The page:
Recommendations were first made in 1986 for nurses to take on the role of prescribing (Department of Health [DoH], 1986). Eight years later (although limited to district nurses and health visitors), nurses in eight demonstration sites throughout England began to independently prescribe (Morris, 1994). There are now approximately 29000 district nurses and health visitors (DoH, 2005a) qualified to prescribe from the list of appliances, dressings, Pharmacy, General Sales List items, and 13 Prescription Only Medicines included in the Nurse Prescribers' Formulary for Community Practitioners (British Medical Association and Royal Pharmaceutical Society of Great Britain, 2006). This article explores recent advances that have further increased the prescribing power of nurses, namely nurse independent prescribing and nurse supplementary prescribing.
This article examines the literature on non-medical prescribing to establish its impact on UK healthcare. It discusses how better access to medication through non-medical prescribing can improve patient safety and patient-centred care, and how nurse prescribing can help ensure quality of care in the NHS during the current financial crisis.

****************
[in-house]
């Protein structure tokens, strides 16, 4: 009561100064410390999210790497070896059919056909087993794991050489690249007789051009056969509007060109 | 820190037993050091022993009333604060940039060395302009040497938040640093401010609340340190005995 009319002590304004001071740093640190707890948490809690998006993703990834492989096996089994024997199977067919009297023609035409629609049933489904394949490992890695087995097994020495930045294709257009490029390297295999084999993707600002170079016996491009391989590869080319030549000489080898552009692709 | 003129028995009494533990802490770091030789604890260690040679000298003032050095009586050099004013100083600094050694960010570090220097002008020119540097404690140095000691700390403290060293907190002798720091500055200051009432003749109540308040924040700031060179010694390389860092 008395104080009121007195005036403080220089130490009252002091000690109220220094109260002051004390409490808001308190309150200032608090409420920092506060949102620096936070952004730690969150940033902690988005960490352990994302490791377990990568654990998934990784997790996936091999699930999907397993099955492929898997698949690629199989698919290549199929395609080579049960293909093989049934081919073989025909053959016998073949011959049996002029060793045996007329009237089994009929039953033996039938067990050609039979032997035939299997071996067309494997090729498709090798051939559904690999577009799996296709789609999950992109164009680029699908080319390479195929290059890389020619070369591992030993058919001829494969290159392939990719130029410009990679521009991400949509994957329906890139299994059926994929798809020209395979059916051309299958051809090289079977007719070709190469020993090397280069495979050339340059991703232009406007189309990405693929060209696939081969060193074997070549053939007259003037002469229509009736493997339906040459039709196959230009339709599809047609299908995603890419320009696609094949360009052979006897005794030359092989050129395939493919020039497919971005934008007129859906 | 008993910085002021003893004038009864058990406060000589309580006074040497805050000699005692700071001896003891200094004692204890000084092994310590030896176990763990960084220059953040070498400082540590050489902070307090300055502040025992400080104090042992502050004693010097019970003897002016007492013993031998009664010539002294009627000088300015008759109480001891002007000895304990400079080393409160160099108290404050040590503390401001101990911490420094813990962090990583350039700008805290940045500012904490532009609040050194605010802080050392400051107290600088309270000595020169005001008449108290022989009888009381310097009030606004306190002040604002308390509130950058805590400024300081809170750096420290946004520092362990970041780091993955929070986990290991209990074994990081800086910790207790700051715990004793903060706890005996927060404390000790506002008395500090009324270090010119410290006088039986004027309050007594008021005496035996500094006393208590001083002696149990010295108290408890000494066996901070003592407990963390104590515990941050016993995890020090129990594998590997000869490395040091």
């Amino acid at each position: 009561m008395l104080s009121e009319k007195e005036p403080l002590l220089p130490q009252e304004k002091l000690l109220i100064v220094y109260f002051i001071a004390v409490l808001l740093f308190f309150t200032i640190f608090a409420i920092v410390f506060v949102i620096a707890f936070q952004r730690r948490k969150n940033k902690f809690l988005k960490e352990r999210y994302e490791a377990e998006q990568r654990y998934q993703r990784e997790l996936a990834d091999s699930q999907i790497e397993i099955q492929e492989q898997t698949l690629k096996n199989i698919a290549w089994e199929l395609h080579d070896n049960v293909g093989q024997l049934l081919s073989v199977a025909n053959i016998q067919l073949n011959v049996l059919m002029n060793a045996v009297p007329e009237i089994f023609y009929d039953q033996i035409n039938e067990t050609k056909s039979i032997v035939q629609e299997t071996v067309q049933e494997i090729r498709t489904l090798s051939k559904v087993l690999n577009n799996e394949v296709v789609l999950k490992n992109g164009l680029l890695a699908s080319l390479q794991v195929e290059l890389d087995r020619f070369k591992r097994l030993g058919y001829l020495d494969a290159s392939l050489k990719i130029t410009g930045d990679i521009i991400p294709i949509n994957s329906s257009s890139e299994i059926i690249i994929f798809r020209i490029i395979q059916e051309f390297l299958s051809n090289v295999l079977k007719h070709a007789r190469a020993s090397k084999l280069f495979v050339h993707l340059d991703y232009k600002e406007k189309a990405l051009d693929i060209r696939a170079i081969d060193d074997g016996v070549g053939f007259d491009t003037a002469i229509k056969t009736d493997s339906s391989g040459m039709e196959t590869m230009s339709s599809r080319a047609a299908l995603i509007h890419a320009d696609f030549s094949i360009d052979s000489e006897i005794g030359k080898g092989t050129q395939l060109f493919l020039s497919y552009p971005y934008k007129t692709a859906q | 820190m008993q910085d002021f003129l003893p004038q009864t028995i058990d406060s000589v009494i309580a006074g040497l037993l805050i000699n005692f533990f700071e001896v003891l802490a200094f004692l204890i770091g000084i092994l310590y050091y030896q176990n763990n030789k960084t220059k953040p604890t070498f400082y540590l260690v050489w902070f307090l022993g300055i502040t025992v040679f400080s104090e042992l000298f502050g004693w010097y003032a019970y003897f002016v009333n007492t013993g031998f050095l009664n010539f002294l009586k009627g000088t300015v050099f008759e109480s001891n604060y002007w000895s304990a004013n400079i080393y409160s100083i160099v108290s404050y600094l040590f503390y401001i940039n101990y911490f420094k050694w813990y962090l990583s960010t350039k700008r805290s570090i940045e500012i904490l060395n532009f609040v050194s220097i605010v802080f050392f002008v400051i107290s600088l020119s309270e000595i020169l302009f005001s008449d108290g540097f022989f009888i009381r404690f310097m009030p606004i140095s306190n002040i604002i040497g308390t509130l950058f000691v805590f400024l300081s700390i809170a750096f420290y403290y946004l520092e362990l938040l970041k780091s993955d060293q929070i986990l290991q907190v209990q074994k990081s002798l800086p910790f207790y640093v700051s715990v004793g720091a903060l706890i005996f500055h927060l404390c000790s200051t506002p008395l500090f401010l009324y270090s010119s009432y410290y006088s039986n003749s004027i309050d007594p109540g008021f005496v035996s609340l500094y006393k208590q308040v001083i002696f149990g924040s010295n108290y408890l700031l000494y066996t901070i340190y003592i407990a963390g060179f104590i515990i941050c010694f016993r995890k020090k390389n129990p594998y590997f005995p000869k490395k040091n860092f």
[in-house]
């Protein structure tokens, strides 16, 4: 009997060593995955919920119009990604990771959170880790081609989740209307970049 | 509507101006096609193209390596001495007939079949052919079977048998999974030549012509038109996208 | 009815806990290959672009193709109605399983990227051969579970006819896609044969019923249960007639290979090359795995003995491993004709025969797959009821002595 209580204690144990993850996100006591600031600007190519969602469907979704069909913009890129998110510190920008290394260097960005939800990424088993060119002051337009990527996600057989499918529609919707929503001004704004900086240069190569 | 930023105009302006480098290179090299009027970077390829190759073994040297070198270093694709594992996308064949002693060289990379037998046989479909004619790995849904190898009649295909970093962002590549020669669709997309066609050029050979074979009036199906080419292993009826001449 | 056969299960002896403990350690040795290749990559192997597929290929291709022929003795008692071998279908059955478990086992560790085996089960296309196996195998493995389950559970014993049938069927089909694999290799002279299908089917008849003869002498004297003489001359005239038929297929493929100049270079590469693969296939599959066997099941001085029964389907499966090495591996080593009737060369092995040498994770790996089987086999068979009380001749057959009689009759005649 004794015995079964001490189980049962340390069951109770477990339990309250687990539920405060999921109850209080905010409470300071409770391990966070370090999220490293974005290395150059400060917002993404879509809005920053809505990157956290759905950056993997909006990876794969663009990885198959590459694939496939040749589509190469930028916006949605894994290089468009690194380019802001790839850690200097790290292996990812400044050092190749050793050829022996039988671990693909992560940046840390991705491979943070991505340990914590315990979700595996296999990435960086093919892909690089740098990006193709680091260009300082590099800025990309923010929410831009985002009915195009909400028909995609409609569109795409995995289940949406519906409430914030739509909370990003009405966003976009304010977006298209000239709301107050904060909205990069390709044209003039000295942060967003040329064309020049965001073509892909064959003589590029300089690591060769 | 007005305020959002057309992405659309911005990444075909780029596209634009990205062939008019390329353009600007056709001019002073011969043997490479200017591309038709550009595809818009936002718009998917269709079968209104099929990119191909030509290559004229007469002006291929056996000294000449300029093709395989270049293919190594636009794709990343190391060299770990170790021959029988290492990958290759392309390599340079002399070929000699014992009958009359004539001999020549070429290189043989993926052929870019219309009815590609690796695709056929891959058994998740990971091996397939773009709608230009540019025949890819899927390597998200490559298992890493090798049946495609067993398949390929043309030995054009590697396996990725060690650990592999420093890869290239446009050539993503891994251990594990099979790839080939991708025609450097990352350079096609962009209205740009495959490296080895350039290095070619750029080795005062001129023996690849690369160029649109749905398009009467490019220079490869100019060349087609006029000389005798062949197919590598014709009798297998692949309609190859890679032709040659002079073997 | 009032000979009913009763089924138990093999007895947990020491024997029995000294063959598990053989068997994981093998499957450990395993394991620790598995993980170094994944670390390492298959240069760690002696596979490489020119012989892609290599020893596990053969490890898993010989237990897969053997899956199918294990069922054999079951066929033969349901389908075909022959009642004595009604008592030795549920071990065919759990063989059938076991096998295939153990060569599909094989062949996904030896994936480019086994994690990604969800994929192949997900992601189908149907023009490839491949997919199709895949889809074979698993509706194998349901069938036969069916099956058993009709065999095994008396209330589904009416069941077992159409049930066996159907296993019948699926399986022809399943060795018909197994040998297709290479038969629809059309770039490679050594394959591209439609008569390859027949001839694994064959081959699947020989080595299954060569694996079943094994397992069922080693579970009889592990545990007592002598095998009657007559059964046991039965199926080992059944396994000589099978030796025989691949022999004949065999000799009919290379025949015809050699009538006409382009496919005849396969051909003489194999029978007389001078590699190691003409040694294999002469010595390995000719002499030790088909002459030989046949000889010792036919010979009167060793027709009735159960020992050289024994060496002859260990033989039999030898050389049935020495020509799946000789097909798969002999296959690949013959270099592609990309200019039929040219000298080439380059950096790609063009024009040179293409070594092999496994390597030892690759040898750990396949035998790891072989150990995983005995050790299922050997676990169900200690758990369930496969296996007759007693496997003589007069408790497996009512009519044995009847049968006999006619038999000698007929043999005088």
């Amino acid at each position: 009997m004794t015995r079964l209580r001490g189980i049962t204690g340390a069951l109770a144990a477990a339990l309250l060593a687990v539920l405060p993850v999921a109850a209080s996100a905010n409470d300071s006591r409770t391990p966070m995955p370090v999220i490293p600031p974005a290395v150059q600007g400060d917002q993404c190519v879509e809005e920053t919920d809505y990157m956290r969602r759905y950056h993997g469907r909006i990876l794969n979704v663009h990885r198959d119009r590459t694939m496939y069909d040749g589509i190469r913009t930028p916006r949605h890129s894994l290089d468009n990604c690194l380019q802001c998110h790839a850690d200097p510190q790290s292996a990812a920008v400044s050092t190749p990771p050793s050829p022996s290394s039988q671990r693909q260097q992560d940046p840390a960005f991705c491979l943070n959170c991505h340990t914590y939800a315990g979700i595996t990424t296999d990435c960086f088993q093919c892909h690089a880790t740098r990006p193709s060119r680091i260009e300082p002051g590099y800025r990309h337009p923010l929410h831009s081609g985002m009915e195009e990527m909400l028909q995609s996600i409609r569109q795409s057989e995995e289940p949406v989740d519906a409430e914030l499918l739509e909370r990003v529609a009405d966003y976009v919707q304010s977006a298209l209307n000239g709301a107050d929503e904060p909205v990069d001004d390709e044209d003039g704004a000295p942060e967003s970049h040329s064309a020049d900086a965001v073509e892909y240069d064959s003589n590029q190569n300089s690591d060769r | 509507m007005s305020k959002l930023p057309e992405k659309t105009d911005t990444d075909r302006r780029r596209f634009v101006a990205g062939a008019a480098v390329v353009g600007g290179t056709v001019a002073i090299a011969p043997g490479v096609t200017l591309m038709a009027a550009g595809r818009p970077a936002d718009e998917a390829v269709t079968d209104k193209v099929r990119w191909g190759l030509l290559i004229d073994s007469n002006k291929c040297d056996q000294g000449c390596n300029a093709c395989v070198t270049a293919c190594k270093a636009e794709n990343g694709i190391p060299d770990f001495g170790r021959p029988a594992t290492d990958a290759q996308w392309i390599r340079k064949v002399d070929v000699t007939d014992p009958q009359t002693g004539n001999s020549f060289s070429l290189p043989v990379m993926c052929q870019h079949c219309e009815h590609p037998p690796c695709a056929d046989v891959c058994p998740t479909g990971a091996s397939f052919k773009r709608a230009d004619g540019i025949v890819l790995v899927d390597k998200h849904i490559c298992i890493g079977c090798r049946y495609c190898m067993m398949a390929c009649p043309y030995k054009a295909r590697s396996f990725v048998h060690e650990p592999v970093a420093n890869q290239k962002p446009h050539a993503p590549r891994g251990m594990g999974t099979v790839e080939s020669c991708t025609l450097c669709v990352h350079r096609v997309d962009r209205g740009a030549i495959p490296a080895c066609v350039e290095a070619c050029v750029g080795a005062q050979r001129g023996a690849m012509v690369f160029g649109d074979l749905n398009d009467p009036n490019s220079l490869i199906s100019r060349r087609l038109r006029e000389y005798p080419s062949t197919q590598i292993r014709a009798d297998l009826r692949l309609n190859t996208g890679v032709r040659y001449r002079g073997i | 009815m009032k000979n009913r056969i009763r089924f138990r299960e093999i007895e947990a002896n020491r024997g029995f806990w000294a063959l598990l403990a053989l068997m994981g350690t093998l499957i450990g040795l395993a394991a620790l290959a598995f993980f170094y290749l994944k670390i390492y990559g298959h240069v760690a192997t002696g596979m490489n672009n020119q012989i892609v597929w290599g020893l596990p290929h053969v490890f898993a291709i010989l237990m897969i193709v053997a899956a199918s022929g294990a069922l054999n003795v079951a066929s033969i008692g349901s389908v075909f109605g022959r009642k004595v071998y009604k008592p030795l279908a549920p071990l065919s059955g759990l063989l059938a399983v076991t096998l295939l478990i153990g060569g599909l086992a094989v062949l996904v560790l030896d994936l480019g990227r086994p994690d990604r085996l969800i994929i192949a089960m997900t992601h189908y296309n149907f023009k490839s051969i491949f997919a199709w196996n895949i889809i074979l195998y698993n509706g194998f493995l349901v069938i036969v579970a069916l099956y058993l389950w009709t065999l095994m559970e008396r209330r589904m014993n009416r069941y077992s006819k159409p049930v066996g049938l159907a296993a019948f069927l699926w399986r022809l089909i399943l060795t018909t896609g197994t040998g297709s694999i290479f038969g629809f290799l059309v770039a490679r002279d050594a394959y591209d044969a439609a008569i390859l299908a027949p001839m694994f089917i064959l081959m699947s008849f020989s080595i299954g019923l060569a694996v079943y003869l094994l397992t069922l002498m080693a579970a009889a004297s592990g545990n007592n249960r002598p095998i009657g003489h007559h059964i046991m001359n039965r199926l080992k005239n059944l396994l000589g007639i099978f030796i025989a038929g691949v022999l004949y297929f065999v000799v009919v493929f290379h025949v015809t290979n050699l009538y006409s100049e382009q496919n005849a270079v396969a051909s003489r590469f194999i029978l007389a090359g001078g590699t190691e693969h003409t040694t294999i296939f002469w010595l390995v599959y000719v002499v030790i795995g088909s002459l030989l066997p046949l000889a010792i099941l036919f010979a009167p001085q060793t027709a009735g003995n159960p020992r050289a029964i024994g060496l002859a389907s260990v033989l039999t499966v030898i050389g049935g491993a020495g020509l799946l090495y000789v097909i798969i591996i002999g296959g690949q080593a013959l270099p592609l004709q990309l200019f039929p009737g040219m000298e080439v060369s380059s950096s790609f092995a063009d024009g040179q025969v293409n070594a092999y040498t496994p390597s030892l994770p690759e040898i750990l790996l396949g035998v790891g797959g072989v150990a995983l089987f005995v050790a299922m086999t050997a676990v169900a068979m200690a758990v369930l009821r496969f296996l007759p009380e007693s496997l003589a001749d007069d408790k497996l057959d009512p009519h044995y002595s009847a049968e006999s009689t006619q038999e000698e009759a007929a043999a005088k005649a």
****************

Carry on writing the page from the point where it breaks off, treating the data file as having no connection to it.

Title. Nurse prescriber-patient consultations: a case study in dermatology. Aim. This paper is a report of a study exploring the content and processes in consultations between nurse prescribers and patients with dermatological conditions. Background. Communication skills, consultation time, information and follow-up are central to the treatment and management of patients with dermatological conditions. The contribution nurses make to the care of these patients has great potential. Method. A multiple case study was conducted with 10 practice settings across England in which nurses prescribed medicines for patients with dermatological conditions. Data were collected between June 2006 and September 2007 using semi-structured interviews (n = 40), patient questionnaires (n = 165/200) and videotaped observations of nurse consultations (n = 40). Data analysis included thematic analysis, descriptive statistics, chi-square and non-parametric tests. Findings. Nurses believed that their holistic approach to assessment, combined with their prescribing knowledge, improved prescribing decisions. Listening and explanation of treatments were aspects of nurse communication that were rated highly by patients. Listening and dealing sensitively with emotions were also aspects of the videotaped consultations that were rated highly by assessors. Nurses were less consistent in providing information about medicines. Conclusion. Triangulated data from this study suggest that nurse prescribing enhances the care of patients with dermatological conditions through improved prescribing decisions. If patients are to be more involved in this decision-making, nurses must give them more information about their medicines. The benefits of prescribing were most evident in the practices of dermatology specialist nurses. Further evidence is required to identify whether prescribing by specialist nurses offers similar benefits in other therapeutic areas. © 2009 Blackwell Publishing Ltd.